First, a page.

Though several states in Bharat are going through elections, all eyes are on West Bengal and the state has found itself amidst multiple controversies. One was the 24-hours-ban on state Chief Minister Mamata Banerjee for inciting violence on the CRPF through her directions in public rallies.
In response, some BJP leaders also made remarks which attracted the Election Commission’s vigilance. BJP leader Dilip Ghosh and candidate Rahul Sinha were subsequently banned from campaigning as well. However, one can’t deny that the TMC supremo was the pioneer of provocative and shocking speeches in the Bengal elections.
Back in 2019, during a rally for the General Elections, Mamata Banerjee called Prime Minister Narendra Modi a ‘thief’ and said that she would put ropes around his waist and drag him to prison. Modi, in his civilized and signature style, responded that he would happily be imprisoned in Bengali and learn its sweet language, and praised the sweets of Bengal.
On learning that Modi has expressed an affinity for the sweets of Bengal, Mamata Banerjee said in a rally that she would send him sweets ‘filled with mud and rubbles that will harm him’. In response, the Prime Minister gracefully said he will happily eat the sweet soil of Bengal’s land.
The silent people of Bengal have always appreciated Modi’s kind and cultured gestures and spoken at the voting booth in 2019. But didi learned nothing from the silent resistance of her people. Her speeches turned coarser and more uncivilized, filled with unspeakable profanities, replete with words you have to beep out on news channels, lest we set a wrong example in front of children in the drawing room.
The TMC matriarch has no development or achievements to flaunt in her election rallies for the Legislative Assembly Elections 2021. She hence started with immature name-calling and body shaming of her political opponents, things that even primary-class students are taught not to indulge in these days.
She distorted the surname of BJP National President Jagat Prakash Nadda during a rally and referred to him as “chadda nadda fadda bhadda”. Her sloppy speech received cheers from party sycophants but failed to amuse Bengalis at large. Mamata Banerjee then addressed the elected Prime Minister of Bharat and the sitting Union Home Minister as ‘Ravan and Danav’ in one of her rallies in February.
She followed up the epithets with shameful fat-shaming and body-shaming BJP’s top duo with words like ‘Hodol kut-kut’ (overweight, potbellied) and ‘kimbhut-kimakar’ (grotesque). Continuing with her degenerated personal attacks, Banerjee used the adjective Keleghai for Modi’s flowing beard he is currently sporting. Though most Bengalis don’t know the meaning of the word Keleghai, it was unanimously agreed upon that this is not the culture Bengal identifies itself with.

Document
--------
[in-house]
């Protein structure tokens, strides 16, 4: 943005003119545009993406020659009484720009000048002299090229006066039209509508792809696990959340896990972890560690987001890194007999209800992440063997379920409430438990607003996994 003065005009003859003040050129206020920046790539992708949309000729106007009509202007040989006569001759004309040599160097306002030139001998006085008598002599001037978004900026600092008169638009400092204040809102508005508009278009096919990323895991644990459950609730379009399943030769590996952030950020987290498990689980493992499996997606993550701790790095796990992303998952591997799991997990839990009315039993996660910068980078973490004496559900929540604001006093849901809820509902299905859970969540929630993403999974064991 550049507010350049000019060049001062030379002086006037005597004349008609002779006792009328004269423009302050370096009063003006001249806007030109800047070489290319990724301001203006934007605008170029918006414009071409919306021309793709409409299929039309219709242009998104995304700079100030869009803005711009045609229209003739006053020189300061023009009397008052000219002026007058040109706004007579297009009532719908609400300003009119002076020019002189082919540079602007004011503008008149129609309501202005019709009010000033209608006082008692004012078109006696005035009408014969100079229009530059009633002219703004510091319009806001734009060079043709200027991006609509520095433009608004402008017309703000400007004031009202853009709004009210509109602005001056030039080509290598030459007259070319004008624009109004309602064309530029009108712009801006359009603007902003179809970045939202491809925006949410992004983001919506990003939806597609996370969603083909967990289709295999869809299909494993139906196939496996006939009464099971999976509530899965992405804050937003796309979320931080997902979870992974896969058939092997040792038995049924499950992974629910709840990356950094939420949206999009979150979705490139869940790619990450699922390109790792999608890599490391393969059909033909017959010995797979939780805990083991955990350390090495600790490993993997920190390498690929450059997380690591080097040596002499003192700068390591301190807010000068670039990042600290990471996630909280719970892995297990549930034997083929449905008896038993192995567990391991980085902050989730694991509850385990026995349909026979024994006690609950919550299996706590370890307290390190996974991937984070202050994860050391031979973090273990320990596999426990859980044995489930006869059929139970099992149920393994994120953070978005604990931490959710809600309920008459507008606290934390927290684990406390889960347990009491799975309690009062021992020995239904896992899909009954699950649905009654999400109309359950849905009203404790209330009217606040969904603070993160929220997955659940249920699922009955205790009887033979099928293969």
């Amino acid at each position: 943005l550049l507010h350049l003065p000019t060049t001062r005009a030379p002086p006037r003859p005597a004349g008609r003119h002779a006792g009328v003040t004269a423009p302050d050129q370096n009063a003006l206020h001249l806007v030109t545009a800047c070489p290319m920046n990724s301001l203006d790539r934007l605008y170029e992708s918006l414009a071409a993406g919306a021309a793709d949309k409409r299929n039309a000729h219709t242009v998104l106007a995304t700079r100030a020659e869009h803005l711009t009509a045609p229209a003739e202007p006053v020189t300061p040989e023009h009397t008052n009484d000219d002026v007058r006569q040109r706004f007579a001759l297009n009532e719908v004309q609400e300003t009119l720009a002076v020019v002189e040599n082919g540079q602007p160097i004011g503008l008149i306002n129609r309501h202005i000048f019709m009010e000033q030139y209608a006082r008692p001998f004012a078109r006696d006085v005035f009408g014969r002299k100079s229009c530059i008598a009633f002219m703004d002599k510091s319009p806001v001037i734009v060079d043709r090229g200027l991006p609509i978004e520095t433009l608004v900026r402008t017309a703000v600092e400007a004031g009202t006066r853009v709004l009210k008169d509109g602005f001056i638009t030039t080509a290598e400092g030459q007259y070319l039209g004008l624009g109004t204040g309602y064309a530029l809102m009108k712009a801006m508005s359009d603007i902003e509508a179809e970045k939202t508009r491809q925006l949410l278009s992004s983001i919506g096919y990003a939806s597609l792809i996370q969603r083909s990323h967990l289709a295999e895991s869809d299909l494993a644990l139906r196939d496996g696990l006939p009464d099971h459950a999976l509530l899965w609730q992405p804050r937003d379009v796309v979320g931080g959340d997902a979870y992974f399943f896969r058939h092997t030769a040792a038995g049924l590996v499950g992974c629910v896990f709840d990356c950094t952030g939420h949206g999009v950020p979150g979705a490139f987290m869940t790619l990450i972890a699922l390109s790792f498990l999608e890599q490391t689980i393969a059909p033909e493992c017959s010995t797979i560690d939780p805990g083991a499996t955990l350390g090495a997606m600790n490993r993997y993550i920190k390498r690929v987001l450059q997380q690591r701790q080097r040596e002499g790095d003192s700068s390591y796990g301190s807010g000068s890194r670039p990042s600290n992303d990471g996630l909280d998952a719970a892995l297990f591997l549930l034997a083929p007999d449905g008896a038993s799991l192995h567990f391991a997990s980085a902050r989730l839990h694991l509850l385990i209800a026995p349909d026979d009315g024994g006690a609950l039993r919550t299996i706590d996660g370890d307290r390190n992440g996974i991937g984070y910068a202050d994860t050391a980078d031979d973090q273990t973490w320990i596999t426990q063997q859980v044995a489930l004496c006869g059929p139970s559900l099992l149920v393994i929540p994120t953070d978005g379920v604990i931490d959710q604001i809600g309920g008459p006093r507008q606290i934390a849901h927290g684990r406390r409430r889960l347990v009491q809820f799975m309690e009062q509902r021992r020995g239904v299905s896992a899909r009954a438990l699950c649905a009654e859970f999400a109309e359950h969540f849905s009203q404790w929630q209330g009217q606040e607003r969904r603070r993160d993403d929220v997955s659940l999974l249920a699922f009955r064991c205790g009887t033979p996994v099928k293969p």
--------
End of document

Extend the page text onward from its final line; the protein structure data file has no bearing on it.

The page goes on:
Seeing a receding crowd in her rallies, an enraged Mamata tried to create a stir by using profanities openly. Bengal is used to sharp political exchanges but expletives were never a part of political discourse. However, the CM used words like ‘Sala’ repeatedly on the elected Prime Minister. The recent addition in her repertoire of profanities is “baal”. The word that translates to pubic hair is not what one expects to hear from an elected Chief Minister’s mouth.
The degeneracy is not limited to the choice of words in the Bengal Chief Minister’s speech but has transcended to the content of her speeches itself. Her hatred for the “outsiders” is now public knowledge. Being an elected leader of the country, she and others in her party have routinely tagged the people of Uttar Pradesh, Bihar, Maharashtra as goons, molesters, and bargis. If this is not disrespectful, xenophobia and bigotry, then what is?
Being banned for 24 hours after she was found guilty of inciting people against the CRPF, in her latest speech Mamata Banerjee has asserted that the “outsiders” are coming to Bengal to erect Modi’s rally’s tents. She claimed that these people are carrying corona and spreading it across in West Bengal. She further goes on to demand that only people of Bengal should get to work in Bengal and those who do not belong in Bengal, “why should they come in”?
It appears that the Bengal chief has forgotten that West Bengal is still an integral part of Bharat, her appreciating this fact or the lack thereof notwithstanding. Due to mammoth unemployment created by her and her predecessor communists in the past 4 decades, the labourers of Bengal are going to Kerala, engineers are headed to Telangana and Karnataka, and MBAs are venturing to Delhi-NCR to find employment. She may curse Gujarat all she wants, but there are numerous Bengalis in Gujrat running their businesses.
If all these states reciprocate Mamata Banerjee’s attitude, Bengal will be flooded with a massive incoming unemployed Bengali population. The state, with its present infrastructure, will not be able to provide these youths employment. But blind in the love of power, and agitated at the thought of power slipping out of her hands, Mamata Banerjee keeps crossing all bounds of courtesy, decency and culture. She has shamed Bengalis, known for the richness of culture and sweetness in language, nationwide.
An average Bengali can only say, Laujja!!!
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